08/16/2002 02:41 am ET
Giants can't stop rain, Braves
By Josh Rawitch / MLB.com
ATLANTA -- Barry Bonds is used to seeing flashbulbs go off on every pitch, but obviously Robb Nen isn't.
With rain falling, thunder booming and lightning flashing, Nen got the Giants to within their final strike yet again, only to allow a game-tying, backbreaking two-run single to blow his fourth save in the last five opportunities. San Francisco fell a season-high nine games out of first place with its first tie game in more than three decades.
Heavier rain began to fall in the 10th inning, causing the game to be delayed and ultimately suspended following a 2:33 stoppage. With the Giants unsure of how long the extra-inning contest might last, there was concern the team would lose its airline crew and have to stay an extra night in this city.
By the time the decision was made to suspend the game at 1:37 a.m. local time, few of the 35,340 fans remained but those that did glumly headed for the gates. The game will be replayed in its entirety at a later date, but only if it has any bearing on the playoffs.
"I hope that we have to come because it would mean something," said manager Dusty Baker. "It just feels weird. This is about the fourth or fifth time we've been one strike away with two outs. That's what's disappointing. I know Robb feels bad. He feels terrible."
With one out in the ninth, Nen gave up a double to Rafael Furcal but struck out Matt Franco to get within one out of the victory. But a four-pitch walk to Gary Sheffield put the tying run on base, and inexplicably, the Giants allowed both runners to advance a base on defensive indifference while Chipper Jones was at bat.
"You can't stop them from running," said Baker. "Everybody knew they were going to run but there was nothing you can do about it. You can't stop them because Robb's not very quick to the plate."
Needing only a single to score both runners, Jones fouled off a tough two-strike slider before hitting another one into right field, tying the game, 3-3, and getting thrown out trying to advance to second base to send the game to extra innings. Nen sat dejectedly in the visitor's dugout as the skies opened up and caused the delay, during which Atlanta's game entertainment crew unknowingly played Deep Purple's Smoke on the Water, the song that is played when Nen pitches at Pacific Bell Park.
Nen's blown save will go in the record books, as all individual stats count from Thursday's contest.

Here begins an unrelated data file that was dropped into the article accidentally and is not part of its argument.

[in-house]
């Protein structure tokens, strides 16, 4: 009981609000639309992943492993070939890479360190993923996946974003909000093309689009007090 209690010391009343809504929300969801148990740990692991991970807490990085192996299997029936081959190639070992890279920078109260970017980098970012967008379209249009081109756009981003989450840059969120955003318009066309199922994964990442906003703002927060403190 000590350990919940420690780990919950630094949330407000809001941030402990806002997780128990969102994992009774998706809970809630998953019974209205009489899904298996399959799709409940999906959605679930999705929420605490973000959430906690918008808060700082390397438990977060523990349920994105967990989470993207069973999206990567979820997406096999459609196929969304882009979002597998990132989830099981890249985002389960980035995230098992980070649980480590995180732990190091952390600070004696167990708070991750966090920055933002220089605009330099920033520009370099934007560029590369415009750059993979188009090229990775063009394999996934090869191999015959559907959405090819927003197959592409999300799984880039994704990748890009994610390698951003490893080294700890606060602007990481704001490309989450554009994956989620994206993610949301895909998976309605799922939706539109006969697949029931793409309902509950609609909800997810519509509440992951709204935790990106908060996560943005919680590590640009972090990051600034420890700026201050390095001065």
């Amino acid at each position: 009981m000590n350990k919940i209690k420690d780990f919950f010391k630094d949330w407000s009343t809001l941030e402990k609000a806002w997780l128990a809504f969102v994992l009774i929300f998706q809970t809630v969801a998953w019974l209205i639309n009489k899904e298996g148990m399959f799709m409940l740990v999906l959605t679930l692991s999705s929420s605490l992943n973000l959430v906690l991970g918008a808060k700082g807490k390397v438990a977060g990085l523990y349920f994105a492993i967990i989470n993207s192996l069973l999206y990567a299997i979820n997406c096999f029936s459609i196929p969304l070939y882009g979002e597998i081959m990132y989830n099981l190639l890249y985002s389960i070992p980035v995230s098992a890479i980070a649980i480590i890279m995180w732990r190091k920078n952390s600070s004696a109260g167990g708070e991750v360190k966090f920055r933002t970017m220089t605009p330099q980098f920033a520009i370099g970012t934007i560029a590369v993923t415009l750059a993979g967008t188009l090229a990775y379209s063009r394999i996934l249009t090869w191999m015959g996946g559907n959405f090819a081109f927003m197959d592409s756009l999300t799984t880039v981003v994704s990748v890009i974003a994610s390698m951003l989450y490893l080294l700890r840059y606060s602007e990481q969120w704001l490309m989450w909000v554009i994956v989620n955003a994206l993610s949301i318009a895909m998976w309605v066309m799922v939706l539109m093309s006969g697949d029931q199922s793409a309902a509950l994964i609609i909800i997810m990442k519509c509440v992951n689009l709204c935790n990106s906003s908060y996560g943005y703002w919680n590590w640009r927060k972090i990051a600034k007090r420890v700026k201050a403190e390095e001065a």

That's good news for Braves starter Damian Moss, who tied his career high by pitching eight innings. Entering the game, the Giants knew it would be tough to hit off Moss, who had held opposing hitters to a league-low batting average of .198. This night would be no different, as San Francisco managed just four hits in 28 at-bats (.143) against the southpaw but made them count. Jeff Kent's two-run homer in the first inning -- his 11th in the last 18 games -- seemingly gave Jason Schmidt enough to work with.
Schmidt, who entered the game ranked seventh in the league in opponents' batting average, allowed just two hits over seven innings but walked seven batters, including Andruw Jones to lead off the second inning. Jones came around to score on Marcus Giles' run-scoring double, but Atlanta managed little else against Schmidt, Felix Rodriguez and Tim Worrell before Nen's breakdown in the ninth.
Though Giles did not hit in the key ninth inning for the Braves, his mere presence might have been enough to bring bad luck to Nen. After all, it was his older brother, Brian, whose two-run single Aug. 2 beat Nen and handed him just his fourth blown save of the season. Entering that game, the right-hander's ERA was a miniscule 1.31, but it currently stands at 2.22 after allowing a run in five of his last six appearances.
Nen has closed out just one game in the past two weeks, his 300th career save that also came during a game in which he allowed a run.
"It's just an unfortunate period that he's going through right now," said Baker of Nen, who was unavailable for comment. "The life of a closer is that. A closer is taking that last final out and breath out of the opposition, and it's tough in any animal. They'll fight you, no matter how lopsided the victory may be."
The last time a Giants game ended in a tie was Sept. 2, 1968, when a 1-1 contest in Chicago was called after nine innings. The last time the Giants had a rainout that was not rescheduled was Sept. 28, 1980, and it remains to be seen if this one will be played.
One possible date is Sept. 30, which would otherwise be the day after the season's last game. If the Giants were in a position to win the Wild Card, the game would be played here and the odds are so would the first round of the playoffs for San Francisco.
Josh Rawitch covers the Giants for MLB.com and can be reached at firstname.lastname@example.org. This story was not subject to the approval of Major League Baseball or its clubs.